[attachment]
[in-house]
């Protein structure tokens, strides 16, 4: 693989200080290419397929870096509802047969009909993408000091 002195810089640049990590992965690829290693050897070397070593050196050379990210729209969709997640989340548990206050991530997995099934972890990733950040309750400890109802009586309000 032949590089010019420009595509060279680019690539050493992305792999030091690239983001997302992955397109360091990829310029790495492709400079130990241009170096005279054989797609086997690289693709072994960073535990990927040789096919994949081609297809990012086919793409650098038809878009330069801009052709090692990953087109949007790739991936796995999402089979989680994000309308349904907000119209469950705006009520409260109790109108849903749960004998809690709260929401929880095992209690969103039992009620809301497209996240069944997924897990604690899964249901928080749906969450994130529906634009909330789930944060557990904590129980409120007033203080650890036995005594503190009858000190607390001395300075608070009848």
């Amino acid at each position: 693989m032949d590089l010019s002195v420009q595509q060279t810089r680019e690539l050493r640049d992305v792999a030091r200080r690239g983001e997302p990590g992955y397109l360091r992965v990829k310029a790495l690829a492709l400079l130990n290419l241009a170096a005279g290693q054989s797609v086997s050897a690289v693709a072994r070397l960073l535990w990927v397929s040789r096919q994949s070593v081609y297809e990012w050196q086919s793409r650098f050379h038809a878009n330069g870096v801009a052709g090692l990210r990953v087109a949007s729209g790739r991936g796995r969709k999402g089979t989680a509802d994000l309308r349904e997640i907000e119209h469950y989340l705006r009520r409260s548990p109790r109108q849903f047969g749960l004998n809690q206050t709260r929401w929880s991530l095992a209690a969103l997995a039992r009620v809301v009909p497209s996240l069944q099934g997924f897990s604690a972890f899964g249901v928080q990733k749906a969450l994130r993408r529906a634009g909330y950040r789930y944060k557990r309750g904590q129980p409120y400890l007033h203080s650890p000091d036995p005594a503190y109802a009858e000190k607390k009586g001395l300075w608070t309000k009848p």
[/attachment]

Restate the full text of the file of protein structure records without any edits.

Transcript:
[in-house]
């Protein structure tokens, strides 16, 4: 693989200080290419397929870096509802047969009909993408000091 002195810089640049990590992965690829290693050897070397070593050196050379990210729209969709997640989340548990206050991530997995099934972890990733950040309750400890109802009586309000 032949590089010019420009595509060279680019690539050493992305792999030091690239983001997302992955397109360091990829310029790495492709400079130990241009170096005279054989797609086997690289693709072994960073535990990927040789096919994949081609297809990012086919793409650098038809878009330069801009052709090692990953087109949007790739991936796995999402089979989680994000309308349904907000119209469950705006009520409260109790109108849903749960004998809690709260929401929880095992209690969103039992009620809301497209996240069944997924897990604690899964249901928080749906969450994130529906634009909330789930944060557990904590129980409120007033203080650890036995005594503190009858000190607390001395300075608070009848």
């Amino acid at each position: 693989m032949d590089l010019s002195v420009q595509q060279t810089r680019e690539l050493r640049d992305v792999a030091r200080r690239g983001e997302p990590g992955y397109l360091r992965v990829k310029a790495l690829a492709l400079l130990n290419l241009a170096a005279g290693q054989s797609v086997s050897a690289v693709a072994r070397l960073l535990w990927v397929s040789r096919q994949s070593v081609y297809e990012w050196q086919s793409r650098f050379h038809a878009n330069g870096v801009a052709g090692l990210r990953v087109a949007s729209g790739r991936g796995r969709k999402g089979t989680a509802d994000l309308r349904e997640i907000e119209h469950y989340l705006r009520r409260s548990p109790r109108q849903f047969g749960l004998n809690q206050t709260r929401w929880s991530l095992a209690a969103l997995a039992r009620v809301v009909p497209s996240l069944q099934g997924f897990s604690a972890f899964g249901v928080q990733k749906a969450l994130r993408r529906a634009g909330y950040r789930y944060k557990r309750g904590q129980p409120y400890l007033h203080s650890p000091d036995p005594a503190y109802a009858e000190k607390k009586g001395l300075w608070t309000k009848p």